That last score derived from James Downey wandering into an attacking cul de sac on halfway, before Munster failed to send bodies into the ruck and Chris Cusiter's box-kick forced Zebo to concede the five-metre scrum.
It was a snapshot of the game.
So, too, an early second-half period of play when Munster denied Glasgow a bonus-point try and soon found themselves attacking at the other end.
Conor Murray, one of several who had a below-par day, dropped the ball in what should have been an inevitable act of scoring. That was the ball game.
"It was unacceptable," Coughlan continued. "We'll have to have a good look at ourselves individually. You can't turn up there half-cocked; to be fair to Glasgow they played as if they had something to play for and we didn't."
Munster's propensity to pick and choose Pro12 games is as old as the Galtee mountains, but Penney didn't seem too impressed at being re-introduced to the concept.
"It was ugly from our perspective," he seethed. "There are no excuses at all. All week, our focus has been on Glasgow so there is no reason for us to think there was a hangover from last week's effort.
"Our mental preparation was poor. Individuals. Of course, it is disappointing, very disappointing. We, as a coaching group and as a team pride ourselves on top-shelf performances and that certainly was not one.
"It is all about how you prepare mentally and we were off the pace today and that was highly evident by our defence and our lack of work ethic on attack.
"They got a bit of a blast at half-time, but the game was lost by that stage. Credit to the lads, they put in a much better effort in the second half, but it is not acceptable."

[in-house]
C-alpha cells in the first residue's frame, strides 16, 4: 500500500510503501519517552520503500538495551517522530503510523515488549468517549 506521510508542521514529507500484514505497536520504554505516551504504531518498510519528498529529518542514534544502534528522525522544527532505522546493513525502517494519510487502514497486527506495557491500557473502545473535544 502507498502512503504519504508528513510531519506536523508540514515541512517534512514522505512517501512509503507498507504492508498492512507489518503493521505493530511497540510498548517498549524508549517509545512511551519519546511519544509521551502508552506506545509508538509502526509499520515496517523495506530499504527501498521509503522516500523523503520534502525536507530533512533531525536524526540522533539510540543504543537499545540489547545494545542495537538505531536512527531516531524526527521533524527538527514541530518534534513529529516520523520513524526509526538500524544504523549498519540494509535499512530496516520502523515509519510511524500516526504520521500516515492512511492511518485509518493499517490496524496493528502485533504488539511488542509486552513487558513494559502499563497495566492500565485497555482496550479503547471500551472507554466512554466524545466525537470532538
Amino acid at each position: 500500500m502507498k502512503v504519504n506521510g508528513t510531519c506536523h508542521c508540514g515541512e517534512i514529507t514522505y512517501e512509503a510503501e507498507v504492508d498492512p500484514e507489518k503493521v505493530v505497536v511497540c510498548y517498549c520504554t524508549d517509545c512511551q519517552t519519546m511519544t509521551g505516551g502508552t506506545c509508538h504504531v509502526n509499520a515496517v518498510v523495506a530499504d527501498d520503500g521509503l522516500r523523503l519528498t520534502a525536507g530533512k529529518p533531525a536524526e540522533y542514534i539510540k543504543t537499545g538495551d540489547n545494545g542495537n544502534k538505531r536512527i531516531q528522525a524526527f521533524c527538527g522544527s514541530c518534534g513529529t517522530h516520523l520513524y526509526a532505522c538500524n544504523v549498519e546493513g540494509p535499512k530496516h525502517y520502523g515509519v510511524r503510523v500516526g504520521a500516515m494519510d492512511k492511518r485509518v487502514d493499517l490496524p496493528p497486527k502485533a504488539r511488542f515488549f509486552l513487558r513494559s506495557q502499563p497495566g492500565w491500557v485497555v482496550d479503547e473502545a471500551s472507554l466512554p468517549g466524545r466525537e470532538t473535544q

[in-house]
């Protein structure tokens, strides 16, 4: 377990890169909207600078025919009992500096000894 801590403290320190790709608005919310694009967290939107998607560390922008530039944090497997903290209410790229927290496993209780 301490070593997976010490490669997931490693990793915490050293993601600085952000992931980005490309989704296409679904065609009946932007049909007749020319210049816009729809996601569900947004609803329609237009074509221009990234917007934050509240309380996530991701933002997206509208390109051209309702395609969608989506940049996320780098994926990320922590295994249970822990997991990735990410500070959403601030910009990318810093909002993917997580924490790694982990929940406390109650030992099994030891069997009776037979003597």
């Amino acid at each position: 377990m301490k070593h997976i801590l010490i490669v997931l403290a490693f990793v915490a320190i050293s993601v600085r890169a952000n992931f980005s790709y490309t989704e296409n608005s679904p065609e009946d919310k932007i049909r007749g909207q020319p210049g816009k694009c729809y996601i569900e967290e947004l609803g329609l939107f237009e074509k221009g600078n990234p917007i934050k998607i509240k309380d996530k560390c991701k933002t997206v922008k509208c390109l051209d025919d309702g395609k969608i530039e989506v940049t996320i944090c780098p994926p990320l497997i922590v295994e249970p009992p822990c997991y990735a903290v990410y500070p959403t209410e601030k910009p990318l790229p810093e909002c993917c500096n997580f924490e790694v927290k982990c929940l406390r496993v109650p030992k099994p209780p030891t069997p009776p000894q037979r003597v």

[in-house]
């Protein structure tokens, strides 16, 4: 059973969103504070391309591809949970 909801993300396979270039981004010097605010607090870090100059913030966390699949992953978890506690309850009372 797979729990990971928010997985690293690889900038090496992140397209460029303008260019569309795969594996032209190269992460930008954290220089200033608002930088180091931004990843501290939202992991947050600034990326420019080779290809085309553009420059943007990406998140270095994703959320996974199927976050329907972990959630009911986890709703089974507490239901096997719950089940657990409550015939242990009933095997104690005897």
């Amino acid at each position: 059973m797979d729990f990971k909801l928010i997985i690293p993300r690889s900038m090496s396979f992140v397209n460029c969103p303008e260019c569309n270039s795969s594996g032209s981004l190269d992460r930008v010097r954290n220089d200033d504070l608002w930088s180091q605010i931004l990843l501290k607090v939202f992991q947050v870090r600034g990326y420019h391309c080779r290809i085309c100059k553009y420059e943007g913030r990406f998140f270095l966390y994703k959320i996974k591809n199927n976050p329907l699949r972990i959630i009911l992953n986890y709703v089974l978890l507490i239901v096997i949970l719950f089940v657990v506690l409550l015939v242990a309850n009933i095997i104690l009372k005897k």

Munster head west to Connacht next week; not a venue to pitch up and suddenly find you've left your manhood on the bus. Paul O'Connell's return shouldn't have to, but it will, galvanise this group.
"The important thing is now that we bounce back, get a reaction and turn up to Connacht and show them the respect they deserve," agreed Coughlan. "And maybe show ourselves a bit more respect than we showed tonight.
"Because we worked bloody hard all year and to let yourselves down is tough. It leaves a bitter taste."
Rather than give their supporters an appetite for more, all this display caused was indigestion. Munster need the effects to wear off quickly.
Munster – F Jones; G van den Heever (J Murphy 63), K Earls, J Downey, S Zebo; JJ Hanrahan (Keatley 22), C Murray (D Williams 71); J Ryan (D Kilcoyne 49), D Casey (Q McDonald 71), BJ Botha (Ryan 71), D O'Callaghan (B Holland 71), D Foley; CJ Stander, S Dougall (P Butler 71), J Coughlan (capt).
Glasgow Warriors – P Murchie (R Horne 72); S Maitland, A Dunbar (R Vernon 62), F Russell, T Seymour; D Weir, C Cusiter capt (H Pyrgos 73); G Reid (J Yanuyanutawa 67), D Hall (P McArthur 61), J Welsh (G Cross 55), T Swinson (L Nakawara 59), J Gray; J Strauss, C Fusaro (R Harley 61), R Wilson.
Ref – N Owens (WRU)